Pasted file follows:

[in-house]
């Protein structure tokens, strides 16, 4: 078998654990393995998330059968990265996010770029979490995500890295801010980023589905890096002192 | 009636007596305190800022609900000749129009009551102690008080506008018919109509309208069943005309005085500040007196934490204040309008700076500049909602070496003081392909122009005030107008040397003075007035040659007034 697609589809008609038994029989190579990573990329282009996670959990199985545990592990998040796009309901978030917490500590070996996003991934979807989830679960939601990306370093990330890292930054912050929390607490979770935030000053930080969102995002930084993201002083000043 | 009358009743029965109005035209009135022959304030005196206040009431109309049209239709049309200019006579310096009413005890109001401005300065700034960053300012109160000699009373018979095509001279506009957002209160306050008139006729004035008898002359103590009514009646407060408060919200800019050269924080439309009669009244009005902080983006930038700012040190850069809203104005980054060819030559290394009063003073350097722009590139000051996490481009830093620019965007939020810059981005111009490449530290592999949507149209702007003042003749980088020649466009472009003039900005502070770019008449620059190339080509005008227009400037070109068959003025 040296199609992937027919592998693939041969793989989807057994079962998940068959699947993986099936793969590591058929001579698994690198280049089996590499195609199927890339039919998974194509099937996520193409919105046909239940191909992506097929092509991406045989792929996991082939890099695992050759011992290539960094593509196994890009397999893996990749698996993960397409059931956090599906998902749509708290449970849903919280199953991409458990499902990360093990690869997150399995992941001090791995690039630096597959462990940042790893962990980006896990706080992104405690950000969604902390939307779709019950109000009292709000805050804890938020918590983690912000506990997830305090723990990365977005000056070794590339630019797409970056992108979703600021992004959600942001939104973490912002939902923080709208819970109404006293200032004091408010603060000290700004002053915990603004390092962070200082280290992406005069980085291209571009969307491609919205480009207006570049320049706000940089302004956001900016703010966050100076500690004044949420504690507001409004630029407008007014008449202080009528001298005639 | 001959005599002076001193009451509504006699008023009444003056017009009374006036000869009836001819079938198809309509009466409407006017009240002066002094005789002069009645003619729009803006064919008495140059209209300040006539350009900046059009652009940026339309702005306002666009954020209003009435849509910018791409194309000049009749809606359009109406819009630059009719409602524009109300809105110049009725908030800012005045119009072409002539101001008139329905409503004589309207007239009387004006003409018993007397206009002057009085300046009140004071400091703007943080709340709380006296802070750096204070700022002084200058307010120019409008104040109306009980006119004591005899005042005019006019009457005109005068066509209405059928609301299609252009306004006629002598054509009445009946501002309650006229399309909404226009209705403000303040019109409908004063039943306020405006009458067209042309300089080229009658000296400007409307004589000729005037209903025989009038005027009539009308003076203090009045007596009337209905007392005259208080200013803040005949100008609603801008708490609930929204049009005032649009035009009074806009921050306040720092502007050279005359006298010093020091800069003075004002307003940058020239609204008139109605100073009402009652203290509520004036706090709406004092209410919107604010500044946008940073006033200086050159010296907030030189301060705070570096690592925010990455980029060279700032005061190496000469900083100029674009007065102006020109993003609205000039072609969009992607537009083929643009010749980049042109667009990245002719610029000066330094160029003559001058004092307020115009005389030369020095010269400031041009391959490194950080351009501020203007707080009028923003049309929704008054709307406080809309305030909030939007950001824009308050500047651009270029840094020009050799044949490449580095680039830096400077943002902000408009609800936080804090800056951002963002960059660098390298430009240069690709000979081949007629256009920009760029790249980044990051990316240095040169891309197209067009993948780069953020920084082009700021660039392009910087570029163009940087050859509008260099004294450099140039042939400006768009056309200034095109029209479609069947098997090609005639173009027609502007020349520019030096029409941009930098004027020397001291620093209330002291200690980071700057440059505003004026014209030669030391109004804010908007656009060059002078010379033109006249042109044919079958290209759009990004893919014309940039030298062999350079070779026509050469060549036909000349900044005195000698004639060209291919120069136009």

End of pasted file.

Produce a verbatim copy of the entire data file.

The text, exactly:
[in-house]
């Protein structure tokens, strides 16, 4: 078998654990393995998330059968990265996010770029979490995500890295801010980023589905890096002192 | 009636007596305190800022609900000749129009009551102690008080506008018919109509309208069943005309005085500040007196934490204040309008700076500049909602070496003081392909122009005030107008040397003075007035040659007034 697609589809008609038994029989190579990573990329282009996670959990199985545990592990998040796009309901978030917490500590070996996003991934979807989830679960939601990306370093990330890292930054912050929390607490979770935030000053930080969102995002930084993201002083000043 | 009358009743029965109005035209009135022959304030005196206040009431109309049209239709049309200019006579310096009413005890109001401005300065700034960053300012109160000699009373018979095509001279506009957002209160306050008139006729004035008898002359103590009514009646407060408060919200800019050269924080439309009669009244009005902080983006930038700012040190850069809203104005980054060819030559290394009063003073350097722009590139000051996490481009830093620019965007939020810059981005111009490449530290592999949507149209702007003042003749980088020649466009472009003039900005502070770019008449620059190339080509005008227009400037070109068959003025 040296199609992937027919592998693939041969793989989807057994079962998940068959699947993986099936793969590591058929001579698994690198280049089996590499195609199927890339039919998974194509099937996520193409919105046909239940191909992506097929092509991406045989792929996991082939890099695992050759011992290539960094593509196994890009397999893996990749698996993960397409059931956090599906998902749509708290449970849903919280199953991409458990499902990360093990690869997150399995992941001090791995690039630096597959462990940042790893962990980006896990706080992104405690950000969604902390939307779709019950109000009292709000805050804890938020918590983690912000506990997830305090723990990365977005000056070794590339630019797409970056992108979703600021992004959600942001939104973490912002939902923080709208819970109404006293200032004091408010603060000290700004002053915990603004390092962070200082280290992406005069980085291209571009969307491609919205480009207006570049320049706000940089302004956001900016703010966050100076500690004044949420504690507001409004630029407008007014008449202080009528001298005639 | 001959005599002076001193009451509504006699008023009444003056017009009374006036000869009836001819079938198809309509009466409407006017009240002066002094005789002069009645003619729009803006064919008495140059209209300040006539350009900046059009652009940026339309702005306002666009954020209003009435849509910018791409194309000049009749809606359009109406819009630059009719409602524009109300809105110049009725908030800012005045119009072409002539101001008139329905409503004589309207007239009387004006003409018993007397206009002057009085300046009140004071400091703007943080709340709380006296802070750096204070700022002084200058307010120019409008104040109306009980006119004591005899005042005019006019009457005109005068066509209405059928609301299609252009306004006629002598054509009445009946501002309650006229399309909404226009209705403000303040019109409908004063039943306020405006009458067209042309300089080229009658000296400007409307004589000729005037209903025989009038005027009539009308003076203090009045007596009337209905007392005259208080200013803040005949100008609603801008708490609930929204049009005032649009035009009074806009921050306040720092502007050279005359006298010093020091800069003075004002307003940058020239609204008139109605100073009402009652203290509520004036706090709406004092209410919107604010500044946008940073006033200086050159010296907030030189301060705070570096690592925010990455980029060279700032005061190496000469900083100029674009007065102006020109993003609205000039072609969009992607537009083929643009010749980049042109667009990245002719610029000066330094160029003559001058004092307020115009005389030369020095010269400031041009391959490194950080351009501020203007707080009028923003049309929704008054709307406080809309305030909030939007950001824009308050500047651009270029840094020009050799044949490449580095680039830096400077943002902000408009609800936080804090800056951002963002960059660098390298430009240069690709000979081949007629256009920009760029790249980044990051990316240095040169891309197209067009993948780069953020920084082009700021660039392009910087570029163009940087050859509008260099004294450099140039042939400006768009056309200034095109029209479609069947098997090609005639173009027609502007020349520019030096029409941009930098004027020397001291620093209330002291200690980071700057440059505003004026014209030669030391109004804010908007656009060059002078010379033109006249042109044919079958290209759009990004893919014309940039030298062999350079070779026509050469060549036909000349900044005195000698004639060209291919120069136009």